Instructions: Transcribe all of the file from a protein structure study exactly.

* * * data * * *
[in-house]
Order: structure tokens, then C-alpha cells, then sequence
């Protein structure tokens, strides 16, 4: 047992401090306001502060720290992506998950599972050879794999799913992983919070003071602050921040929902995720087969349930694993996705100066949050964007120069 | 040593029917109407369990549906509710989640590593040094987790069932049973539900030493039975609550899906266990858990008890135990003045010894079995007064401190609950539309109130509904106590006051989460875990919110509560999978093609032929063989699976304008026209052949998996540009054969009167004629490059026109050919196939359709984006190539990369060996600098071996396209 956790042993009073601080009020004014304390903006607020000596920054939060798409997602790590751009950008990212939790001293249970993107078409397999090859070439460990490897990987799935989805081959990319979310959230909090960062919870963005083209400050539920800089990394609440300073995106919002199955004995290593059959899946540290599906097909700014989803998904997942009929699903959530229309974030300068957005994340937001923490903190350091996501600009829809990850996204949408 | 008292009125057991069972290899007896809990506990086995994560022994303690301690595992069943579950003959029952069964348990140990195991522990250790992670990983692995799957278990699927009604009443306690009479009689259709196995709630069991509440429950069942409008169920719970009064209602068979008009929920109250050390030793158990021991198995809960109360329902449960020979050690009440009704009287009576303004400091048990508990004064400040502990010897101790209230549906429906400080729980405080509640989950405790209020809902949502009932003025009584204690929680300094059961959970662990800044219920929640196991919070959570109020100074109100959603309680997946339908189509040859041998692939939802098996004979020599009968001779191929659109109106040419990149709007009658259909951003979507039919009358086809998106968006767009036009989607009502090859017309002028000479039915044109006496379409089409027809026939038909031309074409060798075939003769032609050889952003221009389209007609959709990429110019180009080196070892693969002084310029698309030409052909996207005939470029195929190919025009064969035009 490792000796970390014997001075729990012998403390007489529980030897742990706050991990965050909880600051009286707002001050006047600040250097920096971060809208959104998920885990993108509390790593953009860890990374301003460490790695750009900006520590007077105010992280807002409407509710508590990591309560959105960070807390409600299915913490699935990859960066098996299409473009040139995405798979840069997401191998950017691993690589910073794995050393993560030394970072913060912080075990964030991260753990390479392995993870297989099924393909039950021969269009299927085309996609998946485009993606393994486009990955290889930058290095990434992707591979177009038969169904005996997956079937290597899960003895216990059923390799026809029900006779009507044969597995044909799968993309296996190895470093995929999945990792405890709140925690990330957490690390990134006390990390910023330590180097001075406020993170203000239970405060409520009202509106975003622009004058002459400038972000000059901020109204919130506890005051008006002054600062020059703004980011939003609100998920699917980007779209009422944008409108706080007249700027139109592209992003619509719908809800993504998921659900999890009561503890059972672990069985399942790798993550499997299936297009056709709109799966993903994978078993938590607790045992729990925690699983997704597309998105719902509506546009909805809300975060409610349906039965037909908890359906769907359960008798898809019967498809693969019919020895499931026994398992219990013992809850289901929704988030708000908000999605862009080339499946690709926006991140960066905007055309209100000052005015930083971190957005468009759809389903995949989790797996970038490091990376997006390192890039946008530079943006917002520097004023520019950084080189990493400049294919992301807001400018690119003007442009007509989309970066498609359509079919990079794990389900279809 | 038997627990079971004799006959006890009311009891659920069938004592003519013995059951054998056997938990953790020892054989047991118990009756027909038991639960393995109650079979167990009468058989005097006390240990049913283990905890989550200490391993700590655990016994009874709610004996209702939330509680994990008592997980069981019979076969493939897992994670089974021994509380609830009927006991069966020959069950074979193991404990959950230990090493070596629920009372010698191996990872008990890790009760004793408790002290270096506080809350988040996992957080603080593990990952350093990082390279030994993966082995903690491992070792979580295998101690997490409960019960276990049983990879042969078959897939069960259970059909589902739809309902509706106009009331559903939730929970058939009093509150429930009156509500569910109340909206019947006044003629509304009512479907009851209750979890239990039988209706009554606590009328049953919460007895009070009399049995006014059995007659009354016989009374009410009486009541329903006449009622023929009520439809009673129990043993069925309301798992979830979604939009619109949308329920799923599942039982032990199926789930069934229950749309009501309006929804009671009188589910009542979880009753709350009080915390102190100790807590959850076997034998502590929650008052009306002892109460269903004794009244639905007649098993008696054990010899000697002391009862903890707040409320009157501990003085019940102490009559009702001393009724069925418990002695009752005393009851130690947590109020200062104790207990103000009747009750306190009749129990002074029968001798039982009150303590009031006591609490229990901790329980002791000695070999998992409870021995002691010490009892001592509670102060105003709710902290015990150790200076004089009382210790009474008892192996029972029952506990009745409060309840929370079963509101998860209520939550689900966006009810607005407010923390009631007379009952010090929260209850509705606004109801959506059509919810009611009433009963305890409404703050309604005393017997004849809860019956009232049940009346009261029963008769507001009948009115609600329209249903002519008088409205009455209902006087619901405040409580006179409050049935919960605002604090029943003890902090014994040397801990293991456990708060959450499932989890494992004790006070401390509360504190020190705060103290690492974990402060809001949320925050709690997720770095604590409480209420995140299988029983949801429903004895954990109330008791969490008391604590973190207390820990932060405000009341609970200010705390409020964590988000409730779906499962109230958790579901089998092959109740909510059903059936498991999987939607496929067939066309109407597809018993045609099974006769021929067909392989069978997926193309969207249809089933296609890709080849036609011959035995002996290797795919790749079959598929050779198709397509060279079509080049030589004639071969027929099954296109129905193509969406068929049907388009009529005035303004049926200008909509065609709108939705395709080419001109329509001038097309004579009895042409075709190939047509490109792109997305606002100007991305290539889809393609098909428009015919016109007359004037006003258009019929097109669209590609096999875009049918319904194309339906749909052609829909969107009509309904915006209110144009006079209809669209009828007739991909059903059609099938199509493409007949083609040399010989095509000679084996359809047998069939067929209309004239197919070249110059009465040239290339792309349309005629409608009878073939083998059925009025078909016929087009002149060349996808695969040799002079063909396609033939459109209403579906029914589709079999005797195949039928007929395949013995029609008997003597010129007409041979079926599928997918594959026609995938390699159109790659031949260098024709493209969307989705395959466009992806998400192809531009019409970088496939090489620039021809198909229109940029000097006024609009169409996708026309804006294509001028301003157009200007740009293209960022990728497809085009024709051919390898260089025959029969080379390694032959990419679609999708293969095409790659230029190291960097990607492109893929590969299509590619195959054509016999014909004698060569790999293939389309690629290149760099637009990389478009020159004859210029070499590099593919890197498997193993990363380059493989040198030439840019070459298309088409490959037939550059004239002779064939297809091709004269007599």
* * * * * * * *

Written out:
[in-house]
Order: structure tokens, then C-alpha cells, then sequence
């Protein structure tokens, strides 16, 4: 047992401090306001502060720290992506998950599972050879794999799913992983919070003071602050921040929902995720087969349930694993996705100066949050964007120069 | 040593029917109407369990549906509710989640590593040094987790069932049973539900030493039975609550899906266990858990008890135990003045010894079995007064401190609950539309109130509904106590006051989460875990919110509560999978093609032929063989699976304008026209052949998996540009054969009167004629490059026109050919196939359709984006190539990369060996600098071996396209 956790042993009073601080009020004014304390903006607020000596920054939060798409997602790590751009950008990212939790001293249970993107078409397999090859070439460990490897990987799935989805081959990319979310959230909090960062919870963005083209400050539920800089990394609440300073995106919002199955004995290593059959899946540290599906097909700014989803998904997942009929699903959530229309974030300068957005994340937001923490903190350091996501600009829809990850996204949408 | 008292009125057991069972290899007896809990506990086995994560022994303690301690595992069943579950003959029952069964348990140990195991522990250790992670990983692995799957278990699927009604009443306690009479009689259709196995709630069991509440429950069942409008169920719970009064209602068979008009929920109250050390030793158990021991198995809960109360329902449960020979050690009440009704009287009576303004400091048990508990004064400040502990010897101790209230549906429906400080729980405080509640989950405790209020809902949502009932003025009584204690929680300094059961959970662990800044219920929640196991919070959570109020100074109100959603309680997946339908189509040859041998692939939802098996004979020599009968001779191929659109109106040419990149709007009658259909951003979507039919009358086809998106968006767009036009989607009502090859017309002028000479039915044109006496379409089409027809026939038909031309074409060798075939003769032609050889952003221009389209007609959709990429110019180009080196070892693969002084310029698309030409052909996207005939470029195929190919025009064969035009 490792000796970390014997001075729990012998403390007489529980030897742990706050991990965050909880600051009286707002001050006047600040250097920096971060809208959104998920885990993108509390790593953009860890990374301003460490790695750009900006520590007077105010992280807002409407509710508590990591309560959105960070807390409600299915913490699935990859960066098996299409473009040139995405798979840069997401191998950017691993690589910073794995050393993560030394970072913060912080075990964030991260753990390479392995993870297989099924393909039950021969269009299927085309996609998946485009993606393994486009990955290889930058290095990434992707591979177009038969169904005996997956079937290597899960003895216990059923390799026809029900006779009507044969597995044909799968993309296996190895470093995929999945990792405890709140925690990330957490690390990134006390990390910023330590180097001075406020993170203000239970405060409520009202509106975003622009004058002459400038972000000059901020109204919130506890005051008006002054600062020059703004980011939003609100998920699917980007779209009422944008409108706080007249700027139109592209992003619509719908809800993504998921659900999890009561503890059972672990069985399942790798993550499997299936297009056709709109799966993903994978078993938590607790045992729990925690699983997704597309998105719902509506546009909805809300975060409610349906039965037909908890359906769907359960008798898809019967498809693969019919020895499931026994398992219990013992809850289901929704988030708000908000999605862009080339499946690709926006991140960066905007055309209100000052005015930083971190957005468009759809389903995949989790797996970038490091990376997006390192890039946008530079943006917002520097004023520019950084080189990493400049294919992301807001400018690119003007442009007509989309970066498609359509079919990079794990389900279809 | 038997627990079971004799006959006890009311009891659920069938004592003519013995059951054998056997938990953790020892054989047991118990009756027909038991639960393995109650079979167990009468058989005097006390240990049913283990905890989550200490391993700590655990016994009874709610004996209702939330509680994990008592997980069981019979076969493939897992994670089974021994509380609830009927006991069966020959069950074979193991404990959950230990090493070596629920009372010698191996990872008990890790009760004793408790002290270096506080809350988040996992957080603080593990990952350093990082390279030994993966082995903690491992070792979580295998101690997490409960019960276990049983990879042969078959897939069960259970059909589902739809309902509706106009009331559903939730929970058939009093509150429930009156509500569910109340909206019947006044003629509304009512479907009851209750979890239990039988209706009554606590009328049953919460007895009070009399049995006014059995007659009354016989009374009410009486009541329903006449009622023929009520439809009673129990043993069925309301798992979830979604939009619109949308329920799923599942039982032990199926789930069934229950749309009501309006929804009671009188589910009542979880009753709350009080915390102190100790807590959850076997034998502590929650008052009306002892109460269903004794009244639905007649098993008696054990010899000697002391009862903890707040409320009157501990003085019940102490009559009702001393009724069925418990002695009752005393009851130690947590109020200062104790207990103000009747009750306190009749129990002074029968001798039982009150303590009031006591609490229990901790329980002791000695070999998992409870021995002691010490009892001592509670102060105003709710902290015990150790200076004089009382210790009474008892192996029972029952506990009745409060309840929370079963509101998860209520939550689900966006009810607005407010923390009631007379009952010090929260209850509705606004109801959506059509919810009611009433009963305890409404703050309604005393017997004849809860019956009232049940009346009261029963008769507001009948009115609600329209249903002519008088409205009455209902006087619901405040409580006179409050049935919960605002604090029943003890902090014994040397801990293991456990708060959450499932989890494992004790006070401390509360504190020190705060103290690492974990402060809001949320925050709690997720770095604590409480209420995140299988029983949801429903004895954990109330008791969490008391604590973190207390820990932060405000009341609970200010705390409020964590988000409730779906499962109230958790579901089998092959109740909510059903059936498991999987939607496929067939066309109407597809018993045609099974006769021929067909392989069978997926193309969207249809089933296609890709080849036609011959035995002996290797795919790749079959598929050779198709397509060279079509080049030589004639071969027929099954296109129905193509969406068929049907388009009529005035303004049926200008909509065609709108939705395709080419001109329509001038097309004579009895042409075709190939047509490109792109997305606002100007991305290539889809393609098909428009015919016109007359004037006003258009019929097109669209590609096999875009049918319904194309339906749909052609829909969107009509309904915006209110144009006079209809669209009828007739991909059903059609099938199509493409007949083609040399010989095509000679084996359809047998069939067929209309004239197919070249110059009465040239290339792309349309005629409608009878073939083998059925009025078909016929087009002149060349996808695969040799002079063909396609033939459109209403579906029914589709079999005797195949039928007929395949013995029609008997003597010129007409041979079926599928997918594959026609995938390699159109790659031949260098024709493209969307989705395959466009992806998400192809531009019409970088496939090489620039021809198909229109940029000097006024609009169409996708026309804006294509001028301003157009200007740009293209960022990728497809085009024709051919390898260089025959029969080379390694032959990419679609999708293969095409790659230029190291960097990607492109893929590969299509590619195959054509016999014909004698060569790999293939389309690629290149760099637009990389478009020159004859210029070499590099593919890197498997193993990363380059493989040198030439840019070459298309088409490959037939550059004239002779064939297809091709004269007599």